Traditional Cost-Sharing Method

by Wilhelm Schnotz

Although it’s easy for you and three friends to chip in on a pizza and split the $20 price four ways, it’s not nearly as straightforward for companies that want to share costs to develop new products or assets between one another. Because each company will use the shared development as a means to generate a profit, each must declare its investment into the arrangement for cost accounting as required by the Internal Revenue Service.

Tax Basis for Cost-Sharing Arrangements

If two independently organized companies, even when they’re a parent and a subsidiary, exchange any sort of asset, the IRS requires that companies must pay the fair market value of the good received to the company that produced it. While these regulations prevent a company from internally shifting assets and avoiding taxes that would normally be assessed on their revenue, they also create situations in which companies expose themselves to a large tax liability for sharing developments.

Cost-Sharing Arrangements

The IRS allows two companies to enter into a cost-sharing arrangement before the development of any mutually beneficial asset as a means to reduce the tax liability involved in a situation. If two companies enter into cost-sharing arrangement, rather than paying the fair market value of any asset it receives, the secondary company splits the cost of developing the asset. Each company projects its future earnings based on the development, and splits the development’s cost based on its portion of future revenues.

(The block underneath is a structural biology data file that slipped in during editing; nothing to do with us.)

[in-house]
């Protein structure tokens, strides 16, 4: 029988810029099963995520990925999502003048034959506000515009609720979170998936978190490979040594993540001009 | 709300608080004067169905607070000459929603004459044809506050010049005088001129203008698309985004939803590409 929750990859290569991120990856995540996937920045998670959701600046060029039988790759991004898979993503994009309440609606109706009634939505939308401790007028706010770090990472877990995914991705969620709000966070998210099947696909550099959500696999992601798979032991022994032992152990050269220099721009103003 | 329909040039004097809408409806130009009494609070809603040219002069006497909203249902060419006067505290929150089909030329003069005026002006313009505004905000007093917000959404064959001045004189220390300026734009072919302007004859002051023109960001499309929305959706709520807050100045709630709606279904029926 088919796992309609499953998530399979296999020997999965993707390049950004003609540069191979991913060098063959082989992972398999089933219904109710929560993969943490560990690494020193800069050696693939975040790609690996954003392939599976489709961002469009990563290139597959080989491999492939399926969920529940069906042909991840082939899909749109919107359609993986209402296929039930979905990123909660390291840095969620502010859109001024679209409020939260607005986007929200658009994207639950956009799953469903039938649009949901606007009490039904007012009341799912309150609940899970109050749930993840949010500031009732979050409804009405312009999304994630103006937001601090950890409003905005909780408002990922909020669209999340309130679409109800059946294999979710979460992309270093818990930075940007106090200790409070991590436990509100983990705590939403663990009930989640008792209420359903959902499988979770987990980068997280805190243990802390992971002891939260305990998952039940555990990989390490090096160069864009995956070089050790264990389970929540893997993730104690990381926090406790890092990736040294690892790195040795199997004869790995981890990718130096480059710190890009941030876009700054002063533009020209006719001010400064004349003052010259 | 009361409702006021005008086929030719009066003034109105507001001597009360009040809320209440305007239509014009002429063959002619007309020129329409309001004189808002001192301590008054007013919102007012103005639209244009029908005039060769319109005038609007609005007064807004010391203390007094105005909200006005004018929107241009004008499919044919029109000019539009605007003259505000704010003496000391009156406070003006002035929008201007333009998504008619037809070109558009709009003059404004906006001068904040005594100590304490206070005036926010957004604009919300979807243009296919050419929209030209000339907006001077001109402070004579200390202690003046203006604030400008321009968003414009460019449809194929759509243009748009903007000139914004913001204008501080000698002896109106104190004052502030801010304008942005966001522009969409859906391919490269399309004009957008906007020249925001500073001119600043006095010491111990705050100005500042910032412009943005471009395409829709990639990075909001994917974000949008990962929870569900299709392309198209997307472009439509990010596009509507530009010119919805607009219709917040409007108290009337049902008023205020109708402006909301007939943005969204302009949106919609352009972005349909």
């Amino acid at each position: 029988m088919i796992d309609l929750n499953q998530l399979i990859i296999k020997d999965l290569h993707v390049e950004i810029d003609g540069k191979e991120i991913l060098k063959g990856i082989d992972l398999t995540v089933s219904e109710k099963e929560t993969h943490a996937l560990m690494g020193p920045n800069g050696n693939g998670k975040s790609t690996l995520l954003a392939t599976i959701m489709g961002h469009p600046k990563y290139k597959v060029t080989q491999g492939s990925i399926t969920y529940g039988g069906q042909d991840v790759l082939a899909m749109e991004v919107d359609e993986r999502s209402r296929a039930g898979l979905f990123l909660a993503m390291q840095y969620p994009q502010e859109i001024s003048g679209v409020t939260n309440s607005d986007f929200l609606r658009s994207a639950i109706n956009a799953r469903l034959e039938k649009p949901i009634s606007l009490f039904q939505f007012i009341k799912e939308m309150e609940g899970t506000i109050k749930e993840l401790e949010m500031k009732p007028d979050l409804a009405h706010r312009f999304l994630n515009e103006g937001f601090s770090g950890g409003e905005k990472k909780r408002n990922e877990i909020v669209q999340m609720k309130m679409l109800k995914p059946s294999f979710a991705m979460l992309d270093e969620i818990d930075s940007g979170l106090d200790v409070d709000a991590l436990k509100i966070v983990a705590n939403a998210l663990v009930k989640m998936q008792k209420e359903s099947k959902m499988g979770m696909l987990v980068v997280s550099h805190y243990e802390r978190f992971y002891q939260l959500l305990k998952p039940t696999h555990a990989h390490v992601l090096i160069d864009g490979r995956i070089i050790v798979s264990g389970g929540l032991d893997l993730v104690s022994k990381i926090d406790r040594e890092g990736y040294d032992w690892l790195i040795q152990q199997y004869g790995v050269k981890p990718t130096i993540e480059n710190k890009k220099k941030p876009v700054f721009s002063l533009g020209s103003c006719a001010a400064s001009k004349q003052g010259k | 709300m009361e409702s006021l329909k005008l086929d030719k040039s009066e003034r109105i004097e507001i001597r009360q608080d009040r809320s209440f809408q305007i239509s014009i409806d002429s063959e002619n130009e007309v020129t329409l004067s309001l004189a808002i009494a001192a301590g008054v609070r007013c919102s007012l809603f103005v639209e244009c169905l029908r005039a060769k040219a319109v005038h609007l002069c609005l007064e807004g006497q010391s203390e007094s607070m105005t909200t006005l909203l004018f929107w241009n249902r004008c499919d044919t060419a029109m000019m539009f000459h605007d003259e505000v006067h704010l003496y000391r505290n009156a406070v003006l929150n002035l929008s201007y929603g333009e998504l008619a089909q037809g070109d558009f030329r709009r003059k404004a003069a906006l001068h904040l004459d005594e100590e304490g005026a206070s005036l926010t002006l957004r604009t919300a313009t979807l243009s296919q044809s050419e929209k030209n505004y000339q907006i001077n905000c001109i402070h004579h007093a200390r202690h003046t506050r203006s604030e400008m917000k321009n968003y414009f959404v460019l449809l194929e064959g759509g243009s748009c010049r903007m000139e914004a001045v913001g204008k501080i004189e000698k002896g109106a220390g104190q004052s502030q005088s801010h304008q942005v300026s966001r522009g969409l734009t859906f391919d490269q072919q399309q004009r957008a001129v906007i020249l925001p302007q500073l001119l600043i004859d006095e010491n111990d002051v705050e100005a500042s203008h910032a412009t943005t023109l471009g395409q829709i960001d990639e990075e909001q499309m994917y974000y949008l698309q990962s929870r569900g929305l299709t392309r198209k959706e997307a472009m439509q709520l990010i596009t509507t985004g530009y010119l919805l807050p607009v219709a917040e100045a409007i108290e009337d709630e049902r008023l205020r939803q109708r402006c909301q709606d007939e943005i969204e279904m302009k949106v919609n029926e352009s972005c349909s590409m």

Cost-sharing arrangements are easier to understand when you examine an example. The Jones company plans to develop a patent on a new widget, and knows its subsidiary, the Smith company, will greatly benefit by using the patent as well. Rather than waiting to license the new widget to the Smith company, resulting in a large tax liability, the two companies enter into a cost-sharing arrangement. The Jones company spends $100,000 developing the widget and projects the improved widget will result in $20,000 in new sales. The Smith company plans to increase sales by $60,000 with the new technology, so the combined benefit of the widget is $80,000, with Jones receiving 25 percent of the benefit and Smith receiving 75 percent of the benefit. With costs for the new widget split along that ratio, the Smith company must pay $75,000 to the Jones company for the widget, much less than its market value of $150,000 it would have had to pay if it paid the market value to license the widget.

Other Cost-Sharing Agreements

While the IRS’s definition of cost-sharing arrangements is rigid and typically applies to larger corporations, many small companies enter into less-formal cost-sharing arrangements. These arrangements help pool costs for items that can be easily shared, such as advertising, marketing or distribution. Companies typically negotiate these arrangements according to the type, expense and their involvement in them.

About the Author

Wilhelm Schnotz has worked as a freelance writer since 1998, covering arts and entertainment, culture and financial stories for a variety of consumer publications. His work has appeared in dozens of print titles, including "TV Guide" and "The Dallas Observer." Schnotz holds a Bachelor of Arts in journalism from Colorado State University.

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